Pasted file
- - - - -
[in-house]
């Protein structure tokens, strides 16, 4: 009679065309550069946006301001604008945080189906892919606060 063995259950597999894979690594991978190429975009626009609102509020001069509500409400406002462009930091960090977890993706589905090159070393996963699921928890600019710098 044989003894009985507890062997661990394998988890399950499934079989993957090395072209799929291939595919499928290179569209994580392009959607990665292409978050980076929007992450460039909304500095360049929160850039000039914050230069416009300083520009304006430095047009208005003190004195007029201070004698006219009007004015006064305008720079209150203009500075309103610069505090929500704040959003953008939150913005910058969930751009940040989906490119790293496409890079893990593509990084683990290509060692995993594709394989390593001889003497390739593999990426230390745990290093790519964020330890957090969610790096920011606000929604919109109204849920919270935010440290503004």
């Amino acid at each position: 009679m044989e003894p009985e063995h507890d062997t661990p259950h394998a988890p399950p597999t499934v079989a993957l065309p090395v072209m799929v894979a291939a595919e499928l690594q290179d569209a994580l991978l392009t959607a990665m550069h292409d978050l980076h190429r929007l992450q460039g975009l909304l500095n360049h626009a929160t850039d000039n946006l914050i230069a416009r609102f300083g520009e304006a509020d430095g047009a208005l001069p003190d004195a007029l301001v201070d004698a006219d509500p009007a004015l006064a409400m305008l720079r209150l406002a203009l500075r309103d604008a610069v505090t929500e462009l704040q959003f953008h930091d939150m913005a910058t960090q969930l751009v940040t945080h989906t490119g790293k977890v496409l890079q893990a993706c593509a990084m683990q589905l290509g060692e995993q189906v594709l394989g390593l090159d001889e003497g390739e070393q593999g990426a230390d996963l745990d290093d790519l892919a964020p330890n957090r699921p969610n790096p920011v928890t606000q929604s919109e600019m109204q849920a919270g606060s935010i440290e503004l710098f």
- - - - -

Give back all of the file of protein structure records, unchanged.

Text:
[in-house]
């Protein structure tokens, strides 16, 4: 009679065309550069946006301001604008945080189906892919606060 063995259950597999894979690594991978190429975009626009609102509020001069509500409400406002462009930091960090977890993706589905090159070393996963699921928890600019710098 044989003894009985507890062997661990394998988890399950499934079989993957090395072209799929291939595919499928290179569209994580392009959607990665292409978050980076929007992450460039909304500095360049929160850039000039914050230069416009300083520009304006430095047009208005003190004195007029201070004698006219009007004015006064305008720079209150203009500075309103610069505090929500704040959003953008939150913005910058969930751009940040989906490119790293496409890079893990593509990084683990290509060692995993594709394989390593001889003497390739593999990426230390745990290093790519964020330890957090969610790096920011606000929604919109109204849920919270935010440290503004």
């Amino acid at each position: 009679m044989e003894p009985e063995h507890d062997t661990p259950h394998a988890p399950p597999t499934v079989a993957l065309p090395v072209m799929v894979a291939a595919e499928l690594q290179d569209a994580l991978l392009t959607a990665m550069h292409d978050l980076h190429r929007l992450q460039g975009l909304l500095n360049h626009a929160t850039d000039n946006l914050i230069a416009r609102f300083g520009e304006a509020d430095g047009a208005l001069p003190d004195a007029l301001v201070d004698a006219d509500p009007a004015l006064a409400m305008l720079r209150l406002a203009l500075r309103d604008a610069v505090t929500e462009l704040q959003f953008h930091d939150m913005a910058t960090q969930l751009v940040t945080h989906t490119g790293k977890v496409l890079q893990a993706c593509a990084m683990q589905l290509g060692e995993q189906v594709l394989g390593l090159d001889e003497g390739e070393q593999g990426a230390d996963l745990d290093d790519l892919a964020p330890n957090r699921p969610n790096p920011v928890t606000q929604s919109e600019m109204q849920a919270g606060s935010i440290e503004l710098f």